Alvarado Station to Abingdon was very nice in a different way from Whitetop to Damascus, and I am glad we did it. The only part of the whole trail that was kind of dull was between downtown Damascus and Alvarado Station.

  4. #4
    CrgCrkRyder
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    Still haven't ridden the Creeper yet. Its on the list, but I'm not sure about riding in the crowds. Sounds like the Roanoke River Greenway at rush hour. Casey - when is the best time to ride there?

  5. #5
    dirt rider
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    May have to pick a weekday and head on down there sometime before it gets too cold. I really think the wife would love it. Thanks for the heads up.

  6. #6
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    Creeper

    Hey guys,

    I travel down there from Roanoke on business and I usually ride the trail on weekdays and usually see very few people, most of the crowds are within a few miles of the Abingdon trailhead. Sometimes I get up early and take the shuttle to Whitetop and cruise down the mountain. I think it is seventeen miles downhill. You have much longer sightlines than our Roanoke River greenway and on weekdays it is not so crowded. Plus you can hit the singletrack.
    Give it a look.

    Jim

  7. #7

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    I have been curious about this trail, sounds like a good place to chill with the wife. Is it all paved? Is it doable on a road bike? Or is a fatter tire needed for gravel, ect..., like a MTB or a hybrid tire.

  8. #8
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    Quote Originally Posted by evil genius
    I have been curious about this trail, sounds like a good place to chill with the wife. Is it all paved? Is it doable on a road bike? Or is a fatter tire needed for gravel, ect..., like a MTB or a hybrid tire.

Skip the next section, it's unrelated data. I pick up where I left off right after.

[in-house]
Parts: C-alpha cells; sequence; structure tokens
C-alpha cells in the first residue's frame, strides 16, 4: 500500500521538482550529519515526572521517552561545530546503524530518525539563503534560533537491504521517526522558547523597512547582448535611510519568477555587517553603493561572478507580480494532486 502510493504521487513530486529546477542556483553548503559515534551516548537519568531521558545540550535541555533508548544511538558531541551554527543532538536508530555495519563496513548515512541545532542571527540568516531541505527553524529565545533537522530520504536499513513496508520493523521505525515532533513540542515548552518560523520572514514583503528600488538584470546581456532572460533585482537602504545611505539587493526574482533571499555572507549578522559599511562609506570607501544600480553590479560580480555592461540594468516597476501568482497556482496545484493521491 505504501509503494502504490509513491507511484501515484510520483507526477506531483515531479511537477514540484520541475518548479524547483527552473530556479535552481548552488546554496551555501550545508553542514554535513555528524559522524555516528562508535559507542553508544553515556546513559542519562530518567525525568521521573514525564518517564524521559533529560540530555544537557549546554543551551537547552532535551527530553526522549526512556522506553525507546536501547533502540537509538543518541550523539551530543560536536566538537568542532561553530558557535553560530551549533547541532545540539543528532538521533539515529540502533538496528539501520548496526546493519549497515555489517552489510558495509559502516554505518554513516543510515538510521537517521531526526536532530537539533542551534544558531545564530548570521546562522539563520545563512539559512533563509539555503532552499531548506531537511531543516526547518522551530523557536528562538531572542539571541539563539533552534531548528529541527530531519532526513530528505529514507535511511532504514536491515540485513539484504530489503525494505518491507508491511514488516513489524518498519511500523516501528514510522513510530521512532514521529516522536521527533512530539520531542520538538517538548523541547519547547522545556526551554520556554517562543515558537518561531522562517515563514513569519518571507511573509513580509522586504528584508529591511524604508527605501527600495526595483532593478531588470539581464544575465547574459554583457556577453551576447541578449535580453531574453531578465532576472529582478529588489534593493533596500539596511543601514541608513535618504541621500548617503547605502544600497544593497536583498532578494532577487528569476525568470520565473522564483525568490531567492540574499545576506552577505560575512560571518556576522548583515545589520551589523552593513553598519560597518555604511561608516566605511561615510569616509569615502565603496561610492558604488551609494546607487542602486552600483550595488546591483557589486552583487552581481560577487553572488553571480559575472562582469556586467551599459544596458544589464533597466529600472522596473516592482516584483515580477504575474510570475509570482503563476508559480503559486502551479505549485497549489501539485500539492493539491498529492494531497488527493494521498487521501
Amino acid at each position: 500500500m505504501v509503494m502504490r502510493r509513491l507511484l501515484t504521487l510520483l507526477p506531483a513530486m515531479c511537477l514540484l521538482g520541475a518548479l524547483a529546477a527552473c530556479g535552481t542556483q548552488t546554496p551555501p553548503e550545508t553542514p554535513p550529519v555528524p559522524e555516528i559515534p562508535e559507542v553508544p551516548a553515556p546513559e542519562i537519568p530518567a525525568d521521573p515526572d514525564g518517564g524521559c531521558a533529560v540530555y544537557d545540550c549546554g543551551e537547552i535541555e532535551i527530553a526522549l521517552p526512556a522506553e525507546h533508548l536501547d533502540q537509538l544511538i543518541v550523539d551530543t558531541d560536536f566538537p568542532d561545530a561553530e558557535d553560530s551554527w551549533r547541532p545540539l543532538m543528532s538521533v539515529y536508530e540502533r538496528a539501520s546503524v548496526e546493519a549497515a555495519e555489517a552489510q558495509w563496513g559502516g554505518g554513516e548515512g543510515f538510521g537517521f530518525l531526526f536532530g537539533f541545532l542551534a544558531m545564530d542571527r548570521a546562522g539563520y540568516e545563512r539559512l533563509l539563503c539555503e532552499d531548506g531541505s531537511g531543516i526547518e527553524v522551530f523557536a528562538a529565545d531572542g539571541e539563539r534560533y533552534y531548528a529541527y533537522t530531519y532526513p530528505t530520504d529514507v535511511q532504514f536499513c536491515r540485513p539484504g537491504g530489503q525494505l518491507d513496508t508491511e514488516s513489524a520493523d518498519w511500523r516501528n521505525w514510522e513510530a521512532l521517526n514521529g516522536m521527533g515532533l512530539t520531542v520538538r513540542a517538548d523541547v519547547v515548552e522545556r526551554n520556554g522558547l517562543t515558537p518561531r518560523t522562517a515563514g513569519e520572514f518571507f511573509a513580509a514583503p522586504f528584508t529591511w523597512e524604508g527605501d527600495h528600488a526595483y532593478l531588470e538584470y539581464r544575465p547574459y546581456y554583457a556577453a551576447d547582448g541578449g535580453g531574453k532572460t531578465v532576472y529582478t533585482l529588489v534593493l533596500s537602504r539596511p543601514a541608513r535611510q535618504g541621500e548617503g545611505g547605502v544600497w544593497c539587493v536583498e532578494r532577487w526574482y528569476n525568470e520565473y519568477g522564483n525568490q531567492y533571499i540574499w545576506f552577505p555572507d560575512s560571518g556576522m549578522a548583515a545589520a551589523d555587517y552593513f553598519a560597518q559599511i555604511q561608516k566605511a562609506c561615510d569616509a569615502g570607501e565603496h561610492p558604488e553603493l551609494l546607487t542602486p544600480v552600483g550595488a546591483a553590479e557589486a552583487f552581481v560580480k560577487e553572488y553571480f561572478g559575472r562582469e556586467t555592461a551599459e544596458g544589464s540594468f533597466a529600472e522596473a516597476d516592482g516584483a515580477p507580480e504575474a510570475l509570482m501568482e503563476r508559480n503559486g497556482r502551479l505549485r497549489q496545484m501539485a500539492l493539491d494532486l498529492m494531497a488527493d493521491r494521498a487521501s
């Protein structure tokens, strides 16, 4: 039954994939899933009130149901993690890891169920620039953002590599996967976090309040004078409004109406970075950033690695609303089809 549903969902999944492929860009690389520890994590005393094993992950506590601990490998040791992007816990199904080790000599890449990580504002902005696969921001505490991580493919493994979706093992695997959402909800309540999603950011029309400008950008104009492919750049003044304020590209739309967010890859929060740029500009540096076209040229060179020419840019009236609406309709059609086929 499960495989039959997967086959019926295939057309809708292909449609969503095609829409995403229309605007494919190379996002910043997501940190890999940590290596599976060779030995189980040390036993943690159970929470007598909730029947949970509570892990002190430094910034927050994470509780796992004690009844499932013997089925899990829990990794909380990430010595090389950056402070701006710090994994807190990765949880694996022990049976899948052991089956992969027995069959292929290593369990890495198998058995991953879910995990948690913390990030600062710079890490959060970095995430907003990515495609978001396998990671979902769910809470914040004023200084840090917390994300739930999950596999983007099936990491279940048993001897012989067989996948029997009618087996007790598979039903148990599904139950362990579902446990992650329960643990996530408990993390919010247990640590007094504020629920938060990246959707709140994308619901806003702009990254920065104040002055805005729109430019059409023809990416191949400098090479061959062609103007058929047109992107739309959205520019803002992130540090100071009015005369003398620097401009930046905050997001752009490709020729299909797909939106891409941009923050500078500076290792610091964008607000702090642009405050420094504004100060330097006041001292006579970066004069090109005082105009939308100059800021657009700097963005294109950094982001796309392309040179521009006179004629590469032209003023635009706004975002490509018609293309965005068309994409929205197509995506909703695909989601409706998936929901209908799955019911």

I think you could do it on a road bike, but you would want some bigger tires with some tread. It is not paved. It is mostly packed crushed cinder. I would describe it as a very smooth dirt road, though the first few miles coming from Whitetop os a bit bumpy. MTB or hybrid would be best. Something with a relaxed upright position makes for the most comfortable ride. Look it up on the net, you can rant super cush cruzer bikes, which is probably the best way to go if you are doing Whitetop to Damascus.

  9. #9
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    A couple friends and I plan to visit the Virgina Creeper this spring. We'll be coming from Rock Hill, SC and would probably spend two days.

    I would like to get some suggestions on organizing the trip with riding itinerary and lodging.

    Would the creeper take up day 1 or is there other nearby trails to ride the same day?
    Day two? Nothing overly strenuous but maybe a little more difficult than the creeper trail.

    I guess we haul the bikes to point A (where would that be) and then get a shuttle to the top and ride back the point A.

    Where would you recommend for lodging?

    Thanks,

    Jim

  10. #10
    i ride a bicycle
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    Hey Jim
    Try This site: www.bikeguy.net

    good site/information & links for the area